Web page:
There are less than four weeks to go until Britain’s exit from the European Union (EU) but Theresa May’s divisive Brexit plan looks wobblier than ever. MPs have backed important concessions that could make a difference to what happens next. One of the most important votes decided on Wednesday was the Brexit timetable, which could now be delayed. Right now, the UK is supposed to exit the EU on March 29.
This means the Prime Minister will bring the Brexit deal back to the Commons for another “meaningful vote” by March 12 at the latest.
By then, Mrs May will be hoping she has secured the necessary changes from EU leaders on the Northern Ireland backstop to get her vote through on March 13.
But if this does not happen, then MPs will to have the power to demand Mrs May calls for an extension to Article 50.
If they agree to a “short, limited extension” – and this is not certain – then Mrs May will still need to get approval from all 27 EU states.
READ MORE: BREXIT SECOND REFERENDUM: WHY JEREMY CORBYN MADE SHOCKING U-TURN ON PEOPLE’S VOTE REVEALED
Not everyone was happy with the vote’s result and George Eustice quit as environment minister in protest at a possible extension.
More than 100 Tory MPs also openly revolted by abstaining from the vote, despite a Government three-line whip.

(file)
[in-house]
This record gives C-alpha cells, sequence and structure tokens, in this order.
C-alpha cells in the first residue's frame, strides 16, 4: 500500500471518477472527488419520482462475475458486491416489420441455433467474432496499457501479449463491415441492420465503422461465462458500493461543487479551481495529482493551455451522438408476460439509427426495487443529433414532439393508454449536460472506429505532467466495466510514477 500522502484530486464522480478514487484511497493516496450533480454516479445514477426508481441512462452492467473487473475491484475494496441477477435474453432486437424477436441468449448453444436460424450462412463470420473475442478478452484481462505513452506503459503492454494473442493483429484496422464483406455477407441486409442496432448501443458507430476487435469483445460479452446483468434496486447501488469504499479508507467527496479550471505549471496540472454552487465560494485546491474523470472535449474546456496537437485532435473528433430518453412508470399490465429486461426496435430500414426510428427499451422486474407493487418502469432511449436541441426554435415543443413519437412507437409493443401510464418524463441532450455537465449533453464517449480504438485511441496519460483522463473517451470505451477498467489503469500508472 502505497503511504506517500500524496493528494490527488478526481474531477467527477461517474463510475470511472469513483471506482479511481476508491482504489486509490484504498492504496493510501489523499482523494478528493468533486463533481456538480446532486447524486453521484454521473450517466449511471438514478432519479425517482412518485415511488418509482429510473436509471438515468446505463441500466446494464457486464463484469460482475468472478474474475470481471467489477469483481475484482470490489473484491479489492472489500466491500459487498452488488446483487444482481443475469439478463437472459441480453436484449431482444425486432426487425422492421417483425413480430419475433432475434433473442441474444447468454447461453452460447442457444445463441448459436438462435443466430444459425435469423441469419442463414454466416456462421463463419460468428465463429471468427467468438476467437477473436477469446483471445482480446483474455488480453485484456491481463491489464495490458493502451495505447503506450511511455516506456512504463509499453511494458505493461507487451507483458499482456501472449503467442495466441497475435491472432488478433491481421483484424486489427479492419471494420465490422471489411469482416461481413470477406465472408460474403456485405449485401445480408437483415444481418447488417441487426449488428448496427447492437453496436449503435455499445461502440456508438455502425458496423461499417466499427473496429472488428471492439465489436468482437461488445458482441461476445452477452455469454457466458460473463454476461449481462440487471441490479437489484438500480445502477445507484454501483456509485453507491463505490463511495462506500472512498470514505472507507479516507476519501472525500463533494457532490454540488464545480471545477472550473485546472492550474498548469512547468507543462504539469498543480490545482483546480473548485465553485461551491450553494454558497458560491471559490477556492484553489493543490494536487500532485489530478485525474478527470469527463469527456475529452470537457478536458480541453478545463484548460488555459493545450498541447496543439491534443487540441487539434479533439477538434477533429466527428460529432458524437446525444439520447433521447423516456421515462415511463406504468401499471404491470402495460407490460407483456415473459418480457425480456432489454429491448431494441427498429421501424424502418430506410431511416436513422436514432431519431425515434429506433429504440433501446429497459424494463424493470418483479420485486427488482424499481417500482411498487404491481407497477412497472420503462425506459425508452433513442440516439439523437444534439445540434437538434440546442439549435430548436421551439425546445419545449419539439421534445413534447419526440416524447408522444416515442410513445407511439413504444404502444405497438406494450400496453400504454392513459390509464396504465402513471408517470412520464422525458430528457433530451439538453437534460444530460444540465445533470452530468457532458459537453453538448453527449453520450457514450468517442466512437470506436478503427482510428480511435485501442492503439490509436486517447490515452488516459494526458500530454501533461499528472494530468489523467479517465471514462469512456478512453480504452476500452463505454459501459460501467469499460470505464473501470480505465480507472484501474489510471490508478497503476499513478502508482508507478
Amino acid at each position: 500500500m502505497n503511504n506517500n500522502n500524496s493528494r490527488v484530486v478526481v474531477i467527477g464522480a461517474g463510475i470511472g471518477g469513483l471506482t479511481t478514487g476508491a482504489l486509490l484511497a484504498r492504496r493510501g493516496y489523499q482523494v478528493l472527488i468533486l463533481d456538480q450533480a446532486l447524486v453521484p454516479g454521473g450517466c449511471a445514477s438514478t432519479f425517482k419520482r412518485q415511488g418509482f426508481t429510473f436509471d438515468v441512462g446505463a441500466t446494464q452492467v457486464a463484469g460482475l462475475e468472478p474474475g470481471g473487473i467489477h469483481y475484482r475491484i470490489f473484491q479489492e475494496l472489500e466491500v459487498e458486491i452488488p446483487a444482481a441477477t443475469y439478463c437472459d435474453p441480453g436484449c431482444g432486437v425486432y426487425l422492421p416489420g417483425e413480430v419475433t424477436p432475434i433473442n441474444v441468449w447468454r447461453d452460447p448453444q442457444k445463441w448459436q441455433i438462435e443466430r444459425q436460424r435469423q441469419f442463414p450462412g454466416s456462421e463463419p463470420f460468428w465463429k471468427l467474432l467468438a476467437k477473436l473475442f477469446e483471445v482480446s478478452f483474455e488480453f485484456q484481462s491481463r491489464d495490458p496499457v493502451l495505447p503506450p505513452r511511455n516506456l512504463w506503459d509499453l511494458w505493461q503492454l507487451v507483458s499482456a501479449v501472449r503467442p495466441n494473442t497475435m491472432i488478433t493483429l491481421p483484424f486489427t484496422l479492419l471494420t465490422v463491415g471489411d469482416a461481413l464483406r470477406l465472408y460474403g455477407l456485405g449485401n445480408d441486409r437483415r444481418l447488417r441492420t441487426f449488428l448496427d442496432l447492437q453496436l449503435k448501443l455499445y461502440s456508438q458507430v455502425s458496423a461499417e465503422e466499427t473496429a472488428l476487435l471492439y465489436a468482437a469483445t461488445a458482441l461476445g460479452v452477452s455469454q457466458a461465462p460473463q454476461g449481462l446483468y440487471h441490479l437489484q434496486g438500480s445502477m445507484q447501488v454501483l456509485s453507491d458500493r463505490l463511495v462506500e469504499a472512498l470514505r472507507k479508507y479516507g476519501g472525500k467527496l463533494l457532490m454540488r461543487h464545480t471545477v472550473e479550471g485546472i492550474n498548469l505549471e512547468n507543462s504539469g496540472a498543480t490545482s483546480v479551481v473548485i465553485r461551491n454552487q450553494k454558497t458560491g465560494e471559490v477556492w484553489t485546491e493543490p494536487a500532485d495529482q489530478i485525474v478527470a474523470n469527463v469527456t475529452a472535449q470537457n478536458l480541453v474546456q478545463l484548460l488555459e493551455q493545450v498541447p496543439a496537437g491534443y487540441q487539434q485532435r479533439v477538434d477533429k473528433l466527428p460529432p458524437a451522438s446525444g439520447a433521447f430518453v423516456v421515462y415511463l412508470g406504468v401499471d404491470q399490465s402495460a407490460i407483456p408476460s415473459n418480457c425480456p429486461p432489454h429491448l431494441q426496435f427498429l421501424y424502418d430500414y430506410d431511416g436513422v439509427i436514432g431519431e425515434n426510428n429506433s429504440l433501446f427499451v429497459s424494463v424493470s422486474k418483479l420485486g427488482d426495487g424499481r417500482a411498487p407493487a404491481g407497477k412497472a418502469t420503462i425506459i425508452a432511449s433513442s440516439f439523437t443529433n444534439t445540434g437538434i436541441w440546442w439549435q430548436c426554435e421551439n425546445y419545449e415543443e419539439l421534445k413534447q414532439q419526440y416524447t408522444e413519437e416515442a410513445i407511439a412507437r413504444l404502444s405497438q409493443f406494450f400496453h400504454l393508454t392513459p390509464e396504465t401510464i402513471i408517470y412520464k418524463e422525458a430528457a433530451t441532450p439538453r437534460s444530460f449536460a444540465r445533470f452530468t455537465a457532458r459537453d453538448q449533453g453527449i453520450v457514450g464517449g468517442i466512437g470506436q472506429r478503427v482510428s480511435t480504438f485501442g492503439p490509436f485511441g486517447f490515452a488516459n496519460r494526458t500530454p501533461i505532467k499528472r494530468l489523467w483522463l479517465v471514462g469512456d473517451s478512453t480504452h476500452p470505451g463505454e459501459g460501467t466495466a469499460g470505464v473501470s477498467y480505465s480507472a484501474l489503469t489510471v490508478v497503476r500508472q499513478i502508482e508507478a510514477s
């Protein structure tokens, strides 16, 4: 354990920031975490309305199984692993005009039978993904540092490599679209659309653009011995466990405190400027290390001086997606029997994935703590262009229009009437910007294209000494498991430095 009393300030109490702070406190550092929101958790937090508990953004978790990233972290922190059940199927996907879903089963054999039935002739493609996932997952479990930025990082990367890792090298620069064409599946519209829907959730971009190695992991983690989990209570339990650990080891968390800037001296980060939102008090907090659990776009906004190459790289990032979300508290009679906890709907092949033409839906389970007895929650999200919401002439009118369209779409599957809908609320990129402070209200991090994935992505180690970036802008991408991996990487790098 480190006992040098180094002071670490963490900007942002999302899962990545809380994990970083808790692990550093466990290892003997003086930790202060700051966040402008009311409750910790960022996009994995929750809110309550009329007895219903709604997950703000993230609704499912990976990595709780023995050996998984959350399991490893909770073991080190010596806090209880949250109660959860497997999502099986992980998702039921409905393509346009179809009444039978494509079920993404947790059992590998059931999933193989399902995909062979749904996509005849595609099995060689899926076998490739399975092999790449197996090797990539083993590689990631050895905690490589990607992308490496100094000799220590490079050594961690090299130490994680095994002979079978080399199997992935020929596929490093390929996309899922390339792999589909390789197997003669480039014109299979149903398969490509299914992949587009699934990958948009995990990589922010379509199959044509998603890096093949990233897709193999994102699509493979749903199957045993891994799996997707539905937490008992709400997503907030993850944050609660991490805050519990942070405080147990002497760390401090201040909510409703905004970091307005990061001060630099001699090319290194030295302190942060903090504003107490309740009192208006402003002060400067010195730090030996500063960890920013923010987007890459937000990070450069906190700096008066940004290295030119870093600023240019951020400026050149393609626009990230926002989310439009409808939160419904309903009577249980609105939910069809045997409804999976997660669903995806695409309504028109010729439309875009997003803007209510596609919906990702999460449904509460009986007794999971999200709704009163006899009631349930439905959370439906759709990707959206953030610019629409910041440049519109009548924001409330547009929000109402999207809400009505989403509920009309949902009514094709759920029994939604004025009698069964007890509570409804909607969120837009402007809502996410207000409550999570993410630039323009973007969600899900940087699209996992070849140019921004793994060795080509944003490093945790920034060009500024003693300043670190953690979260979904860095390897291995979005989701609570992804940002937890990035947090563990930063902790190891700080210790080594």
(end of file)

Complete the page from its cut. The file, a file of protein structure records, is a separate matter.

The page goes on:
An SNP and Plaid Cymru-tabled amendment to prevent a no-deal Brexit, even if article 50 is extended was defeated by 324 to 288 votes.
So that means a no-deal Brexit is still a future possibility.
READ MORE: LABOUR’S BREXIT BETRAYAL: CORBYN TO SUPPORT SECOND EU REFERENDUM AND BACK REMAIN
What about Labour?
Jeremy Corbyn faced defeat in the Commons in a separate vote after his alternative Brexit plan was defeated.
Labour had proposed keeping the UK in the customs unions after Brexit, but this was voted down by 323 votes to 240 votes.
Following the result, Mr Corbyn said Labour would now back another EU referendum.
But the Labour leader refuses to rule out “other available options” such as a general election.
Was there anything else?
The protection of EU citizens’ rights were formally protected after MPs approval, although the amendment did not go to a vote.
What happens now?
Mrs May will go back to Brussels to secure the changes she needs before the crucial vote on March 13.
The Prime Minister opposes a Brexit extension and warned it does not prevent a no-deal Brexit further down the line but could create a “much sharper cliff edge” instead.